Five Things to Know About Royal Caribbean International's Harmony of the Seas Cruise Ship
Best for: Adrenaline junkies and families looking for non-stop action
Sails: The Caribbean
At a Glance: The world’s biggest cruise ship is a study in superlatives, with so many over-the-top activities, gadgets, and suites, you could skip every stop on your itinerary and never get bored.
It’s Big. Really Big
Seventeen hundred tons larger than the line’s game-changing Allure of the Seas, Harmony of the Seas is so huge that it’s divided into neighborhoods: Central Park, an outdoor space with 12,000 trees and plants; the Pool and Sports Zone, where most of the high-energy activities like rock climbing and zip lining live; Royal Promenade, lined with bars, pubs, restaurants, and shops; Boardwalk, which has a carousel, arcade, and an old-school amusement park vibe; Vitality Spa and Fitness, home to the ship’s spa and fitness center; Entertainment Place, where the casino and shows like Grease are located; and the Youth Zone, a space dedicated to kids and teens.
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If ever there were a ship for gadget lovers, this would be it. Like Royal Caribbean’s Quantum-class ships, Harmony of the Seas has a Bionic Bar where robot bartenders mix up cocktails ordered via tablet. Some interior cabins have virtual balconies, a floor-to-ceiling TV screen that creates the illusion that passengers are looking out over the sea. And instead of using a SeaPass card to charge items and open their stateroom door, passengers can purchase a silicone bracelet called a WOWband to do it instead. The Royal iQ app lets guests book dinner reservations and shore excursions, and helps them keep in touch with other people they know on board. And those who can’t live without their Netflix can sign into Voom, Royal Caribbean’s high-speed Wifi service—so fast that passengers can Skype, stream movies, and even post videos on YouTube, if they choose.
The Tallest Slide at Sea Is Here
Passengers looking for bragging rights line up at the Ultimate Abyss; at 100 feet tall, it’s the tallest dry slide at sea. Actually, make that two slides—both 216-foot stainless-steel tubes that spiral down from a see-through glass platform 150 feet above sea level. Anyone who needs to cool off can hit the trio of water slides at the center of the ship known as Perfect Storm. Typhoon and Cyclone are racing slides, while Supercell swirls riders around in a “champagne bowl” before they pop out at the end. And the activities list doesn’t stop there: There are also two surf simulators, two rock climbing walls, a zip line, an ice skating rink, and AquaTheater, a water theater and the deepest pool at sea.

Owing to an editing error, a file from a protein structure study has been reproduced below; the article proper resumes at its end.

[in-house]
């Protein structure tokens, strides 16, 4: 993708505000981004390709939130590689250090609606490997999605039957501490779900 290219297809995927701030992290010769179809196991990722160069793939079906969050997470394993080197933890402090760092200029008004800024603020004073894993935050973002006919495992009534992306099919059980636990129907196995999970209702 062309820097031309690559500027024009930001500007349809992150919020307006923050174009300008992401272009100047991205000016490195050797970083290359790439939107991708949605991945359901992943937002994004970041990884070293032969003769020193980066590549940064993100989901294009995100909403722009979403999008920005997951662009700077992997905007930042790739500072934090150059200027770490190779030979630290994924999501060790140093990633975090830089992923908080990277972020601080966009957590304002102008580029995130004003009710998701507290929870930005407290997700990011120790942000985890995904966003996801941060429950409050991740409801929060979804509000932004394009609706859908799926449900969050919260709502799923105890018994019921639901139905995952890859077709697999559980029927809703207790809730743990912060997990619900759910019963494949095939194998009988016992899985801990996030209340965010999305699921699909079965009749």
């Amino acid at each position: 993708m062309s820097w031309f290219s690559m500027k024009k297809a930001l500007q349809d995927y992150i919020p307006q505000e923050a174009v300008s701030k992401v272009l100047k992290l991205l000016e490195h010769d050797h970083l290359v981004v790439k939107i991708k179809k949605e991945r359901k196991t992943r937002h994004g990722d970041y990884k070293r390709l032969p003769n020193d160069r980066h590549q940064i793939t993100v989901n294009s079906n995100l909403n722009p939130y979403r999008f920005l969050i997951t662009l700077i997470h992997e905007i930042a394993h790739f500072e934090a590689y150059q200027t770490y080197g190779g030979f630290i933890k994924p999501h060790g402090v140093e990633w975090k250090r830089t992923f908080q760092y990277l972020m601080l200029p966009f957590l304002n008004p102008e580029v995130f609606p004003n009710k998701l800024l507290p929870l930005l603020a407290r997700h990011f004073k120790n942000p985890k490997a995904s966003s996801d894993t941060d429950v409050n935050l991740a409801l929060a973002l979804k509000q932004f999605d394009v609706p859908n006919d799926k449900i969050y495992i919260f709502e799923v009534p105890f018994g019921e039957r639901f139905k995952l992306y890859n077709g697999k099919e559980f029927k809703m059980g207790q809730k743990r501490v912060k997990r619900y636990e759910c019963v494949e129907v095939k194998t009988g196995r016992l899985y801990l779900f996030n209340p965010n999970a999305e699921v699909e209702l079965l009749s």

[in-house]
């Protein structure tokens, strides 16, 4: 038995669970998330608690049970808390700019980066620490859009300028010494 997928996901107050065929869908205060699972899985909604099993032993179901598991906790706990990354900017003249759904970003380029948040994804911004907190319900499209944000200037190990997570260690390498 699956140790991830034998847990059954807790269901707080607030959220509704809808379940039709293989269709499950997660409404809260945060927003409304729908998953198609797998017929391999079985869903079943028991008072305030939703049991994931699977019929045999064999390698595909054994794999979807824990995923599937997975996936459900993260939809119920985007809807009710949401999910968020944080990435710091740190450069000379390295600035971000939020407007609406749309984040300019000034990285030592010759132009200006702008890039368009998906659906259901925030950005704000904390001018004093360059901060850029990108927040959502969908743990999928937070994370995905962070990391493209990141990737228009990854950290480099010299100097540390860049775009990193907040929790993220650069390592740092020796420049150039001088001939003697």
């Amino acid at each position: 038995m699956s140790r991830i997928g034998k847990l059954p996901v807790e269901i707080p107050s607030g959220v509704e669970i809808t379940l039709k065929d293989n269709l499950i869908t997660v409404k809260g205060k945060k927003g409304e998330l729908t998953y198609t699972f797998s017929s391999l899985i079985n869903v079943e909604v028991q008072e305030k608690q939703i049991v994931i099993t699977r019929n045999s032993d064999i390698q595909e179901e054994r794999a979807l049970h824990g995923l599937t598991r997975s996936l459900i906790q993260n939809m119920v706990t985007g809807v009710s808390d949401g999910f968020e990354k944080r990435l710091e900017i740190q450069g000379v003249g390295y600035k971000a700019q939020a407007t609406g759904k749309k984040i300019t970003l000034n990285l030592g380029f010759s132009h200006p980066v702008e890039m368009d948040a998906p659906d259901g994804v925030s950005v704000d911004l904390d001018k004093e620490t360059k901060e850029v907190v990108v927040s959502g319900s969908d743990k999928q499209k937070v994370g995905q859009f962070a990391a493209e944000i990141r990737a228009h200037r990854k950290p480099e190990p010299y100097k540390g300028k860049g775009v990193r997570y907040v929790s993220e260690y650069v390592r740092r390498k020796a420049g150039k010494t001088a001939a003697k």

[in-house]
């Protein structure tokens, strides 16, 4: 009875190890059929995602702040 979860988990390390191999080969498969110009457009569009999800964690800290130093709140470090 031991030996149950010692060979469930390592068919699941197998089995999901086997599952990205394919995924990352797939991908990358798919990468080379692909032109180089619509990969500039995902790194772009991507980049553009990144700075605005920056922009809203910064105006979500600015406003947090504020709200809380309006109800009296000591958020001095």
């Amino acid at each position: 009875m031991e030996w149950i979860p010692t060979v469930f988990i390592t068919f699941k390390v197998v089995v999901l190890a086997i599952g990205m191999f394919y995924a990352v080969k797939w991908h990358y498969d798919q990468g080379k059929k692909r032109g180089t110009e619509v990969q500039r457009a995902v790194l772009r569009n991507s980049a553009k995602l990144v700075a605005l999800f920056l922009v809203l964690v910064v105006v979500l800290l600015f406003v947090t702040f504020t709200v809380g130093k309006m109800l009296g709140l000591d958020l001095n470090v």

Kids Have Plenty to Do
Even if your children aren’t old enough to spend their days surfing on the FlowRiders, they can check out the new Splashaway Bay, a kids’ water park filled with slides, water cannons, and waterfalls. Movies like How to Train Your Dragon and Madagascar 3 play in the 3-D theater, and Dreamworks characters (Shrek, Puss In Boots) are on hand around the ship for photo ops. And when parents need some zipline time, they can drop their charges off at the nursery or the Adventure Ocean club, which keeps kids busy with science-themed activities.
The Restaurant Selection Is Vast
With 20 dining options on this ship, trying every one is almost impossible, so prioritizing is key. For lunch, skip the buffet and dining room and try one of the other fun, free options: Sorrento’s Pizzeria has slices and gluten-free pies; Boardwalk Dog House dishes out chicken sausage, bratwurst, and beef dogs with all the fixings; and Mini Bites serves, well, mini bites—everything from mini-quiches to meatballs. For dinner, try Izumi Hibachi and Sushi, the Chops Grille steakhouse, or Jamie’s Italian, Jamie Oliver’s Italian restaurant. The quirkiest spot on the ship is Wonderland ($45), a two-story Alice in Wonderland-inspired eatery that specializes in molecular gastronomy. (Think liquid olives and tempura caviar.) For a treat, splurge on a night at 150 Central Park ($45 for three courses, $89 for four with wine), created by James Beard award winner Michael Schwartz. The highlight of the artisanal menu? A 28-ounce aged ribeye for two carved tableside.